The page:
Xpress recently obtained a copy of the “book of interpretations”—more than 178 pages of memos, e-mails and handwritten notes that Asheville’s Planning and Development Department uses as a guide when ruling on specific points concerning the Unified Development Ordinance. Some documents in the book date back to the UDO’s creation in 1997.
Former planner Gerald Green, whose name pops up frequently, says the file gradually expanded as city staffers consulted higher-ups about specific points; the answers were saved to avoid conflicts later on—“and to not just sound like someone’s pulling it out of thin air,” Green explains.
That process continues today, reports acting Planning Director Shannon Tuch. While the UDO is meant to cover “generic conditions,” the situations referenced in the “book of interpretation” are more specialized, such as a question that arose about children’s playhouses (which aren’t restricted).
“They come up so infrequently,” Tuch told Xpress. “Oftentimes, these interpretations are made for one, maybe two situations; then that situation doesn’t come up again.”
But for Joe Minicozzi, the mere fact that the city was maintaining such a file unbeknownst to the public was a huge red flag—particularly in light of recent controversies concerning the interpretation of the city’s principal planning document.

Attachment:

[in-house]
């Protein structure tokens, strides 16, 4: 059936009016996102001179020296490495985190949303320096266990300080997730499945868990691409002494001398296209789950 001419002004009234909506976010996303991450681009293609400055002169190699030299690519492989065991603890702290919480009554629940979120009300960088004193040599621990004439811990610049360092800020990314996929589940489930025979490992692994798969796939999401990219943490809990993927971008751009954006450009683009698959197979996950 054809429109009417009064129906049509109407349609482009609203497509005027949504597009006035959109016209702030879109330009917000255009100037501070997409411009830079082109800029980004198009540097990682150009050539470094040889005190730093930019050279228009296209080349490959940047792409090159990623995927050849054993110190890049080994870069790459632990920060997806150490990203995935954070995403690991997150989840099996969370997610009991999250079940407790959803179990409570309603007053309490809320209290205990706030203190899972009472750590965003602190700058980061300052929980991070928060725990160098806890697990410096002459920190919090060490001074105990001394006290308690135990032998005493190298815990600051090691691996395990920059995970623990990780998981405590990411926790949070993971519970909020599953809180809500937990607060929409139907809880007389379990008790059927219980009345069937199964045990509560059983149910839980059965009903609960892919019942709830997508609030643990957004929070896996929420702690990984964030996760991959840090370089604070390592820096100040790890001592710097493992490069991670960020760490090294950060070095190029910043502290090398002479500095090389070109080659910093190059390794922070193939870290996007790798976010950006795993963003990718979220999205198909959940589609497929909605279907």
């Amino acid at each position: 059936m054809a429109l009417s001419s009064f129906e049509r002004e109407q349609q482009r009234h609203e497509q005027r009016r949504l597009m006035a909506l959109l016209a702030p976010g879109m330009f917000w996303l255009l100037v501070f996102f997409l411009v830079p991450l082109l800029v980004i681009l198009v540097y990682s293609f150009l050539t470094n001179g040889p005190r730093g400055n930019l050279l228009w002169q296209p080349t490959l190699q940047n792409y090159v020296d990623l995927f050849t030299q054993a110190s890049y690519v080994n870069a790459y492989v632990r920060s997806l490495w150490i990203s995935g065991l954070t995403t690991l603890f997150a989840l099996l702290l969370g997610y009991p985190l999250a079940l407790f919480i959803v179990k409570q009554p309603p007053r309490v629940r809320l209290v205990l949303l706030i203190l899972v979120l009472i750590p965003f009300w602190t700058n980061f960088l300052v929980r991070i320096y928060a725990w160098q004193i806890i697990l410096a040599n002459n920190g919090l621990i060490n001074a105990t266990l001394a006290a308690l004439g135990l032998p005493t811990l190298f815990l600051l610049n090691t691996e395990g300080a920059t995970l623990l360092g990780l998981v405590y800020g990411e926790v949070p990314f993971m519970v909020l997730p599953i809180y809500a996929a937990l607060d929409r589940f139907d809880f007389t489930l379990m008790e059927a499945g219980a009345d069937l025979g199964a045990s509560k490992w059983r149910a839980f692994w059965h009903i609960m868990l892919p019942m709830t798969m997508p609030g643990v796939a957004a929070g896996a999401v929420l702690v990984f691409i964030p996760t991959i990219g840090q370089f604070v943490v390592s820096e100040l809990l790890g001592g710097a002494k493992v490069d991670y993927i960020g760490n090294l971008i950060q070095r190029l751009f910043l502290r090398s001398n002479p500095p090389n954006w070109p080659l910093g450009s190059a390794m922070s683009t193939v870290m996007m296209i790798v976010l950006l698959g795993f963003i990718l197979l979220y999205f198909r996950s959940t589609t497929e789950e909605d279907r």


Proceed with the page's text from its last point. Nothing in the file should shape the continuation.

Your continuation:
“I didn’t even know it existed,” says Minicozzi, who is president of the Coalition of Asheville Neighborhoods board. His first hint came during a March 24 Board of Adjustment hearing, when Tuch named it as a source for her interpretation in a case. “I thought, ‘Where the hell is that book?’” Minicozzi recalls, adding, “I just about had a canary.” After that meeting, he requested a copy of the book via e-mail. Xpress subsequently requested a copy as well.
The problem, he maintains, is that planning code is being written at the staff level rather than being approved by a vote of City Council. But City Attorney Bob Oast says there’s a difference between creating policy and holding discussions among staffers.
Minicozzi says he’s read some of the material and even concedes that it’s a “good book—but it is a good to-do list of [future] UDO amendments.”
Tuch, however, argues that the kind of minutiae that typically lands in the book would only bog down a document that’s already plenty weighty and complex. But staff, she notes, is going through the book to determine whether some questions come up often enough to justify presenting them to Council as potential UDO amendments.
See a selection of key documents from the book at www.mountainx.com/xpressfiles.